Yolanda Thomas works on an art project with a child at the day care she runs from her home in Pittsburg on Dec. 14, 2022. (Beth LaBerge/KQED)
The doorbell at Yolanda Thomas’ house in Pittsburg set off a flurry of sound: a barking dog, the high-pitched voices of children and Thomas’ hurried footsteps as she made her way to the door and opened it.
She flashed a big smile, her face framed by long braids. She wore black workout pants and a purple T-shirt with “Child Care” written on the front, the two Cs intersecting like the Chanel logo.
Signs on the front door explained COVID-19 safety protocols for washing hands and wearing masks. Inside, a list of parents’ rights (PDF) from the California Department of Social Services hung next to a giant collage of kid photos. Binders overflowing with lesson plans sat on a shelf next to a portable crib.
Thomas, 46, is one of nearly 25,000 family child care providers in the state who operate licensed day cares and preschools out of their homes. Home child care providers earn the least in a low-paying industry, according to an August report from UC Berkeley’s Center for the Study of Child Care Employment. They are also less likely to have health coverage than workers at child care centers.
Women of color make up 71% of home care providers, according to a 2020 CSCCE workforce survey published in January, with 37% identifying as Latina, 12% as Black, 12% as Asian and 6% as multiethnic. More than half are over the age of 50, and few have retirement savings.
“There are equity implications to a lot of this data,” said Elena Montoya, a lead researcher at CSCCE.
“Until we’re really willing to acknowledge that the system is funded through these really low wages that these mostly women of color make in our state, and until we’re willing to address that, programs are going to continue to struggle to hire people,” Montoya said.
The median annual salary range for small family child care providers like Thomas, who is Black, is between $16,200 to $30,000, according to CSCCE. Thomas, who has more than two decades of experience, said she usually earns around $38,000 per year. She earned almost $59,000 in 2021, because she received a one-time revitalization grant from a community investment fund along with other pandemic-related grants from First 5 Contra Costa and the state.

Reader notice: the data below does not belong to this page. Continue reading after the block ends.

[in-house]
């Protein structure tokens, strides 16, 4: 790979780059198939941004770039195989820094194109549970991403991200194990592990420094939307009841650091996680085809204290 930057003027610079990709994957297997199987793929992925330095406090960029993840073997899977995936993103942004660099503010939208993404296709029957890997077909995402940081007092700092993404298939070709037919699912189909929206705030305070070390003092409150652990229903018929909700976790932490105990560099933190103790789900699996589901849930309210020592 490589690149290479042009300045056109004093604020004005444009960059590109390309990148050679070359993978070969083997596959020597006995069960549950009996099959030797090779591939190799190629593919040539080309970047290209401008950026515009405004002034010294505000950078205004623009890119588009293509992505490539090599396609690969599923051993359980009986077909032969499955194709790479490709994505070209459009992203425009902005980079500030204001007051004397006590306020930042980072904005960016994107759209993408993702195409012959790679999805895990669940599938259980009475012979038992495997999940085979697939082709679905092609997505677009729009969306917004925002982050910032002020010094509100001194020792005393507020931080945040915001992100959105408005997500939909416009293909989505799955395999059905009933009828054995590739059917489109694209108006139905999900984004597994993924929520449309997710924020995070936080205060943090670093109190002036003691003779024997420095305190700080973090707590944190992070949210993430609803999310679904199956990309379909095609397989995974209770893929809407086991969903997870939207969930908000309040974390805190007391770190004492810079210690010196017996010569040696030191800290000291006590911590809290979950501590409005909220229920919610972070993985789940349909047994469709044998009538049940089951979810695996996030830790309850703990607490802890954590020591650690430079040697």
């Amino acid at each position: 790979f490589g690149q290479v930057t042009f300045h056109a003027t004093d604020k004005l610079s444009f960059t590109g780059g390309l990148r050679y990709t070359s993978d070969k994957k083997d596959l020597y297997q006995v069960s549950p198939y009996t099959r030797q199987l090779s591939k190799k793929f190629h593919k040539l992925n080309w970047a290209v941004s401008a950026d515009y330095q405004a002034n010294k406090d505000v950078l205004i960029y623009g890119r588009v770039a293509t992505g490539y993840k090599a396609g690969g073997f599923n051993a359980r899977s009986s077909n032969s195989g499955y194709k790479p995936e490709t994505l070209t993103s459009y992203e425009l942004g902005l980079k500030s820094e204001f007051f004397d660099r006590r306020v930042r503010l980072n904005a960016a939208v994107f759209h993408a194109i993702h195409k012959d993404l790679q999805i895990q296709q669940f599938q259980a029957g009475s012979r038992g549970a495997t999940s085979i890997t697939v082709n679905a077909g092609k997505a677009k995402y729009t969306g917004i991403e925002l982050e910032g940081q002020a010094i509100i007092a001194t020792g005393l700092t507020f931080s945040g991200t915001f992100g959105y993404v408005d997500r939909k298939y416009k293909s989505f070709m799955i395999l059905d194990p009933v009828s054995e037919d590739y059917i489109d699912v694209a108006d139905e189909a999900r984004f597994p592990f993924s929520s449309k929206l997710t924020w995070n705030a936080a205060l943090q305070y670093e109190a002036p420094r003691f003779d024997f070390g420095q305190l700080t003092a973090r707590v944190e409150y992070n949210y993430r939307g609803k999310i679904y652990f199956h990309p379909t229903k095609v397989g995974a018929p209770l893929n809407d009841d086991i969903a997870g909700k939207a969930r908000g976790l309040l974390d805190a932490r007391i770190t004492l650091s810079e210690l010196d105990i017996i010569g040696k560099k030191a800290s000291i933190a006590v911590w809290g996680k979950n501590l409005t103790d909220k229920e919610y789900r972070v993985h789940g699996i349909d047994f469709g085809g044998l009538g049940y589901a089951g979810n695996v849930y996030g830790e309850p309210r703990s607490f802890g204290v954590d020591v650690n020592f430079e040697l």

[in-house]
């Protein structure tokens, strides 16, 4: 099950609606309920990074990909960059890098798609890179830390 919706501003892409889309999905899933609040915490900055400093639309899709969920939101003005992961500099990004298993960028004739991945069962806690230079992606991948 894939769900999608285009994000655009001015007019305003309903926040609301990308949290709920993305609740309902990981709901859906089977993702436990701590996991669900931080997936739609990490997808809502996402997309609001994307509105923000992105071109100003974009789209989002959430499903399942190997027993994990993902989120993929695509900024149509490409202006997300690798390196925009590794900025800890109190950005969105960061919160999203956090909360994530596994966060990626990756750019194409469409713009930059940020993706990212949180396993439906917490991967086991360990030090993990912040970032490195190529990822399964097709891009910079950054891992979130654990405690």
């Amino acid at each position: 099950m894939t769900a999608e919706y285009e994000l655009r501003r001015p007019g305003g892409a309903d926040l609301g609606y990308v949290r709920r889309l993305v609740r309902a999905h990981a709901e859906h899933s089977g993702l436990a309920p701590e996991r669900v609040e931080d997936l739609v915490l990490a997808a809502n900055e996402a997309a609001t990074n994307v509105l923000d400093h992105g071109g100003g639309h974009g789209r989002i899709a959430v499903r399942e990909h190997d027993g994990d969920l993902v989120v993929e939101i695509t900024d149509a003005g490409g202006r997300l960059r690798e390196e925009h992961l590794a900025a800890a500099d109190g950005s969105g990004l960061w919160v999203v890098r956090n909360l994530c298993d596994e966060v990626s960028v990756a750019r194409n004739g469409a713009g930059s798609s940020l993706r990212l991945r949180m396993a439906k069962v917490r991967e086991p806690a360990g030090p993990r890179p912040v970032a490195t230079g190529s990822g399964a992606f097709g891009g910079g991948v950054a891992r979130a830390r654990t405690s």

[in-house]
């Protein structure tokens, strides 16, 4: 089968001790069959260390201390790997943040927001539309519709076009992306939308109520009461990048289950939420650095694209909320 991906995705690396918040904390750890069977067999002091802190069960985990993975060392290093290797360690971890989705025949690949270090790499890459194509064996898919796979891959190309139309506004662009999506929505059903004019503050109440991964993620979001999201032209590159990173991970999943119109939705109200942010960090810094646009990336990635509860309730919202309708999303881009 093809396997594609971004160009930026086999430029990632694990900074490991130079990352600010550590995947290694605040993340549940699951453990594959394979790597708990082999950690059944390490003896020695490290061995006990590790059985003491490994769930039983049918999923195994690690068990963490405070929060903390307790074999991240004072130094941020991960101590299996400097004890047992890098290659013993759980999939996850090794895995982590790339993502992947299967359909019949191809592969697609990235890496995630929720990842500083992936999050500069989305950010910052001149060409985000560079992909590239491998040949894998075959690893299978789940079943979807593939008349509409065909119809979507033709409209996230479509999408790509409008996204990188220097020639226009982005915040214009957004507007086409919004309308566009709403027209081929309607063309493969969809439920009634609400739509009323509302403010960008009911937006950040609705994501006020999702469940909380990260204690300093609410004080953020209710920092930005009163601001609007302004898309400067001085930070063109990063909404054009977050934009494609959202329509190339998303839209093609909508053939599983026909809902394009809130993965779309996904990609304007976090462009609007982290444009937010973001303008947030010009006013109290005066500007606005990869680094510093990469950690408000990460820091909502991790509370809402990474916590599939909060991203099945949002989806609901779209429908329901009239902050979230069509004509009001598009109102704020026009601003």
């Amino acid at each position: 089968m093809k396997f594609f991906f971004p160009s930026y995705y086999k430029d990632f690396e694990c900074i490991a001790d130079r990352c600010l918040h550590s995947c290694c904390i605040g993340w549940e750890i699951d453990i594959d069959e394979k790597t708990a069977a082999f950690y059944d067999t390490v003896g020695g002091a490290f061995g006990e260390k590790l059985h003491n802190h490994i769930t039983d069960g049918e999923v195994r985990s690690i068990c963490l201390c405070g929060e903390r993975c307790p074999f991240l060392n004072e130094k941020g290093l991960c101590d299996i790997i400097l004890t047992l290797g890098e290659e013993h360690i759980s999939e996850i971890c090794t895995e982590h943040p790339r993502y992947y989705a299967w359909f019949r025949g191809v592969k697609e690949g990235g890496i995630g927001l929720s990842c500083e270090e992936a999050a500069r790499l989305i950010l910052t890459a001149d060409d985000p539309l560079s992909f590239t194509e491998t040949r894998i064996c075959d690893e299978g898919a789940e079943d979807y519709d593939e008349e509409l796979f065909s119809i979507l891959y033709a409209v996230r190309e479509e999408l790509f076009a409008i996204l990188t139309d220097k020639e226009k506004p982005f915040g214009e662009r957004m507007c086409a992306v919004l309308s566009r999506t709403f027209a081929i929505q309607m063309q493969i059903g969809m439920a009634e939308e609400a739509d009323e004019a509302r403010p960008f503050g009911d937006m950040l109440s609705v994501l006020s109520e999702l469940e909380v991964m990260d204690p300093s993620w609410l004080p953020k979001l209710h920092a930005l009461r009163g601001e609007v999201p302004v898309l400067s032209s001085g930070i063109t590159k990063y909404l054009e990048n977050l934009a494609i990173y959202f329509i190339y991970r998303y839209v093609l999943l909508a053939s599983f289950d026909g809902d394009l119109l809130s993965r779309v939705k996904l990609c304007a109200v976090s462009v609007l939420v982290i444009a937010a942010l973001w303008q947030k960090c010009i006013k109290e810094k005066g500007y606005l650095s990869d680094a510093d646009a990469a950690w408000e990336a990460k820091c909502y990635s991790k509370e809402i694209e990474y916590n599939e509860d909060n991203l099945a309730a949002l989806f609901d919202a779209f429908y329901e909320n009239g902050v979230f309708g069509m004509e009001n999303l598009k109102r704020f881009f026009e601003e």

“This is a field of service,” she said. “And if you’re not ready to be a servant, then you should not be in this field because everything you do and everything you think about is for someone else’s benefit.”
Thomas serves meals to kids, picks them up from school and helps with homework — the type of full-service care that many families with two working parents need.
“This is a mirror of what the children receive at home,” said Thomas, who currently cares for seven children between the ages 8 months and 10 years old. “Me and the parents work hand in hand, whatever they’re going through. We have one family that’s going through divorce, so I make sure to let the child know that they’re okay, that if they ever have a question they can ask me.”
That deep connection with families is why some child care providers prefer to work out of their homes instead of in larger child care centers.
“It’s more intimate to me,” said Freada Woody, owner and director of Gigi’s Precious Hearts Daycare in Antioch.
Woody’s home is also part house and part school. The living room has a large brown couch and a TV. Between them stretches a long table surrounded by colorful plastic chairs for children. The dining room has a wall of cubbies filled with toys and books, and a decorative sign displaying the “Playroom Rules.”
Woody, 64, currently watches four children ranging in ages from 10 months to 10 years old. Before the pandemic, she consistently cared for eight kids, she said.